Drafting a Fitted Blouse

Sewing Pattern Review is having its Sewing Bee contest again.  Round one is a fitted blouse. I’m not entering as I can’t comply with taking the photos on the model, but I’m ‘sewing along’.

The fabric is a printed man-made chiffon type in a garish print which has been sitting around for a few years since the project it was bought for went off the boil.  It’s bright enough, some would say loud enough, to pick me up from the doldrums. You can’t sew stuff this bright and mope.

printed chiffon

printed chiffon

My most used blocks are drafted to Aldrich measurement chart. The sizes aren’t the same as most current rtw sizing. A 12 is an 88cm or roughly 34″ bust. The drafts follow the received wisdom that hip measurements are 2″ or 5cms larger than bust measurements, and that height increases with width.  The front bodice is drafted a little wider, but not much wider, than the back (6cms on a size 12). There’s 10cms of ease in the bust and 5cms in the hips.

I have these standard blocks in sizes 8 to 30, but also with 3 additional cup sizes per size. These latter are based on the Aldrich blocks. This is a good basis for most people. Height adjustments are quick to make, adding hip width is easier than cup size difference, shoulder slope is a relatively simple change. Widening the top arm when it’s accompanied by a couple of other changes that affect the armhole takes a bit longer, but is do-able.

In the more common sizes, I also have the front bodice block in sections, divided up along the lines of the most common bust dart positions. This saves time for lots of styles.

This time I’m using a block for one daughter, adapted from the second cup size in an otherwise standard block – the only other adjustment needed is a bit more waist supression than ‘normal’. I’m not changing the amount of ease, the fabric is woven, and the look is going to be fitted, but not tight. 10cms ease at bust level can sound like a lot, but try breathing in and leaning forwards while taking the measurement. 10cms is about the right amount for size ranges in the 12 to 18 group. Larger sizes can need more.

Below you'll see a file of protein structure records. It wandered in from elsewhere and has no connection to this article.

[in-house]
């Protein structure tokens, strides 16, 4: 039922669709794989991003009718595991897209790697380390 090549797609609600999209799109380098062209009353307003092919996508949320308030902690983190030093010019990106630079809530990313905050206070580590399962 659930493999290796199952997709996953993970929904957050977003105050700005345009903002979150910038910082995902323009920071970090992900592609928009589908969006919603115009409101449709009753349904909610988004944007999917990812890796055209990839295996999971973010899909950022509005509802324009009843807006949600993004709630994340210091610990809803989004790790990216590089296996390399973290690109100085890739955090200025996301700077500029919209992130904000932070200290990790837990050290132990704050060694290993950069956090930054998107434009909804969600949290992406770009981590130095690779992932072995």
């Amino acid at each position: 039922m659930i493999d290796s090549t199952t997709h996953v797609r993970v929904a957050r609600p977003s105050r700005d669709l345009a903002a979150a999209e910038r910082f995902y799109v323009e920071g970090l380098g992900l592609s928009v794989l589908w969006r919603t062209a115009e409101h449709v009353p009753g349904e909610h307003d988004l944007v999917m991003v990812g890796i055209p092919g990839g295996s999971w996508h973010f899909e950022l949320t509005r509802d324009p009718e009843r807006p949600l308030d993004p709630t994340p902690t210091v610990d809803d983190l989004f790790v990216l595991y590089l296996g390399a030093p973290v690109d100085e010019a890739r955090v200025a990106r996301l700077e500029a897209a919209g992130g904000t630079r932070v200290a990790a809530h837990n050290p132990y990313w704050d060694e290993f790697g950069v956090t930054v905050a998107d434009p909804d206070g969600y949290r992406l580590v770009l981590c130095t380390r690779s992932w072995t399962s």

Fit wise this won’t need a toile. There are some decisions made in drafting for an individual which are more art than science. An example is planning waist supression. Some figures shape a lot along the side seam, whereas others will need this to be straighter, with darts taking up most of the excess. The darts don’t have to be stitched as drawn – this time the top of the waist dart, over the rib cage, will get a slightly boat shape, pulling away more of the fabric above the waist. The art bit is visualising the 3D form and translating it into slight but important changes on the pattern.

I anticipate that I might be playing around with the design details of collar and cuffs, and if I didn’t have plenty of yardage I’d be doing at least a partial toile for these.

My working pattern is done. The seams have been walked and the balance marks checked. Its a net pattern, no seam allowances.

working pattern - bodice sections

working pattern – bodice sections

There’s two waist darts in each front ( this gives a better distribution of shaping for curvy figures.) The bust dart is deeper than in the standard 12. There’s a 2cm button stand and a grown on facing on the centre front. The neckline is wide at the shoulders, and dips to about 12cms above bust point.

The back half pattern has a single waist dart. The set in sleeve is fitted to the wrist, to make it easier to wear with a jacket. An elbow to wrist dart gives the shaping. The wrist end of this will be slit and hemmed as an opening. There’s a deep cuff to be worn low and open over the hand, slightly bell shaped, which will fasten with a single rouleau loop and button. The collar has a pseudo rever cut into the outer edge at the front. I’m heading for a 70s vibe with the print, collar and cuffs.

 

Advertisements

About jay

I design and draft patterns
This entry was posted in Uncategorized. Bookmark the permalink.

3 Responses to Drafting a Fitted Blouse

  1. fabrickated says:

    This sounds really exciting. I am looking forward to the next installment already Jay.

    Like

  2. jay says:

    It just dawned on me that we are both working in chiffon Kate. Yours is going to be more restrained I think!

    Like

  3. seweverythingblog says:

    I’m so pleasantly intrigued that you are making a fitted blouse in a chiffon! Can hardly wait to see the finished blouse.
    By the way, I love some of the terms you are using here e.g. “a grown on facing”. 🙂 Love it.

    Like

Leave a Reply

Fill in your details below or click an icon to log in:

WordPress.com Logo

You are commenting using your WordPress.com account. Log Out / Change )

Twitter picture

You are commenting using your Twitter account. Log Out / Change )

Facebook photo

You are commenting using your Facebook account. Log Out / Change )

Google+ photo

You are commenting using your Google+ account. Log Out / Change )

Connecting to %s